Grow Your Guild in 'Dungeons & Dragons'

A new supplement for Dungeons & Dragons adds invaluable information on how illicit guilds can [...]

A new supplement for Dungeons & Dragons adds invaluable information on how illicit guilds can operate in your campaign.

Guilds were an important part of medieval society, an organization that oversaw members of a particular craft or trade. Not only did guilds enforce who could learn a craft by setting standards for admittance and acceptance, they also assisted its members with obtaining materials and generally staying in business.

In Dungeons & Dragons, guilds are usually seen in a more secretive and alluring light. Players often join an adventurer's guild that provides them with a steady stream of quests and coins. There's also Thieves' Guilds or Assassins' Guilds, all create to regulate certain forms of illicit activity. These guilds exist to protect their members, self-enforcing certain guidelines to keep out of the public eye or to act with the approval of a local governing body.

A new supplement by Ashley and Isaac May sheds a little more light into these less reputable guilds. Great Gilded Guilds, available for sale now on DMs Guild is a 38 page supplement that explains how a DM can insert a fully fleshed out guild tied to some sort of less reputable activitinto their world, with realistic goals, sources of income, and how they influence nearby communities.

Great Gilded Guilds is divided into two parts - the first delves into the theory behind a guild, how they operate, and why they would conceal their activities from the public. While assassin's guilds and thieves' guilds are both included in the supplement, Great Gilded Guilds also explains why a pit fighting guild or mercenary guild might use a similar method of operations.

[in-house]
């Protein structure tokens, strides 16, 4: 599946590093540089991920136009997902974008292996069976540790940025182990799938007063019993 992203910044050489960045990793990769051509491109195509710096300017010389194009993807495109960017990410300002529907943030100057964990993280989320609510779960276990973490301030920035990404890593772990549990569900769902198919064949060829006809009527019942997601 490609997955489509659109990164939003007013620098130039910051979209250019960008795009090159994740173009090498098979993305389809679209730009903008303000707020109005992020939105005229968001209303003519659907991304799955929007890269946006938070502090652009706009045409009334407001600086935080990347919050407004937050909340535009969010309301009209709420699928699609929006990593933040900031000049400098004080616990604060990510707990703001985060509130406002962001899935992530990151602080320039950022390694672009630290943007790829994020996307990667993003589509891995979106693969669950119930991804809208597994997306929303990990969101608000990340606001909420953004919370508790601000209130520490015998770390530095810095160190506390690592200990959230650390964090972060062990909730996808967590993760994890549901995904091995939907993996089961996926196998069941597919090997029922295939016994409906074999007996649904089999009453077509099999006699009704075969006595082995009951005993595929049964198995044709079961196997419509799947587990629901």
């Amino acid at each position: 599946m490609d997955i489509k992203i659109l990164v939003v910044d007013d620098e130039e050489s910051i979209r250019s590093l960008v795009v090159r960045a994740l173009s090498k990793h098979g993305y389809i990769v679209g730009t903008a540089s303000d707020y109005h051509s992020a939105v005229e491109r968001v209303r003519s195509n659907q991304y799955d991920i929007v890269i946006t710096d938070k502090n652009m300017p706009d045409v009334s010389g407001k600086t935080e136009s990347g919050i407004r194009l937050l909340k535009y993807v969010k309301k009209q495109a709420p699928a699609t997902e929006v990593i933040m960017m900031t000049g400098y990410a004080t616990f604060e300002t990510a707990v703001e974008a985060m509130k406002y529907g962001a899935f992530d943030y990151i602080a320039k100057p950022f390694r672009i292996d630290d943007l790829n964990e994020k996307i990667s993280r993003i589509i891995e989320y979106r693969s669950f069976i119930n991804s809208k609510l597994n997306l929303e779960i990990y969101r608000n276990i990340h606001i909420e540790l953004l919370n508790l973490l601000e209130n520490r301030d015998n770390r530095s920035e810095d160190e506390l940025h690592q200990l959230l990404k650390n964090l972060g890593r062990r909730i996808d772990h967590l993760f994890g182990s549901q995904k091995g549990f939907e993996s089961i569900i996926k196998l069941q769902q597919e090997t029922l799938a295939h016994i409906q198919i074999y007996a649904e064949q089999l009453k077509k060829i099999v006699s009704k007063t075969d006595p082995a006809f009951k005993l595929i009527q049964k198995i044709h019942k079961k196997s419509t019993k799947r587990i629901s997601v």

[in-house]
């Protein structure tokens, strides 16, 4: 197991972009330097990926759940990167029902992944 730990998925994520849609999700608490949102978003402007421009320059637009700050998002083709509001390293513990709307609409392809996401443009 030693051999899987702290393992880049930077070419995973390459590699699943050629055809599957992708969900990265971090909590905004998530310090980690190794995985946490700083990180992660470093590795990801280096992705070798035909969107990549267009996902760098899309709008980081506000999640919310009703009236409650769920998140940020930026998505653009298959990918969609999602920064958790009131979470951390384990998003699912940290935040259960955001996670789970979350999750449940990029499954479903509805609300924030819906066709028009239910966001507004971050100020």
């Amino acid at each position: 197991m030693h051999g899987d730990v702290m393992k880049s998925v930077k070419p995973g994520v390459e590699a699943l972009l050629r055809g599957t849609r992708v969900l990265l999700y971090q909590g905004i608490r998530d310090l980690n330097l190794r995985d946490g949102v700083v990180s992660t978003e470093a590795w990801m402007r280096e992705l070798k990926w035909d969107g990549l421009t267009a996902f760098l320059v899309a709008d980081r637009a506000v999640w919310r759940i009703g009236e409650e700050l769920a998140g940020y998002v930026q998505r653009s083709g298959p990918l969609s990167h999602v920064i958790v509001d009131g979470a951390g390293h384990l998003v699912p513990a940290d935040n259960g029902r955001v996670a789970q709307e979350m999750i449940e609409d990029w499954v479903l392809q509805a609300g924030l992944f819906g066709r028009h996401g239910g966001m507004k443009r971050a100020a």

The second part of Great Gilded Guilds provides several detailed guild examples, many of which are presented as morally ambiguous. The Holy Hand, for example, is a religious society founded by bandits. Although the group runs protection circles, loan sharking, and even intimidation, it's seemingly guided by a divine hand, the result of practicing under the guise of a church for decades. There's also a guild of unofficial freedom fighters that spread assistance to those who live under oppression, and a noble guild of bounty hunters that only targets those who deserve to die.

One of the main themes of Great Gilded Guilds is moral ambiguity. I like how the supplement gets the reader to think about a guild as something that can be seen as a force for good or a force for evil. Depending on how a DM presents one of these guilds to their players, they might rush to sign up or attempt to bring it down. This supplement makes it easier for a DM to create an organization that players can ally themselves with or oppose, which can significantly impact a campaign moving forward.

Great Gilded Guilds is available for $5.99 on the DMs Guild.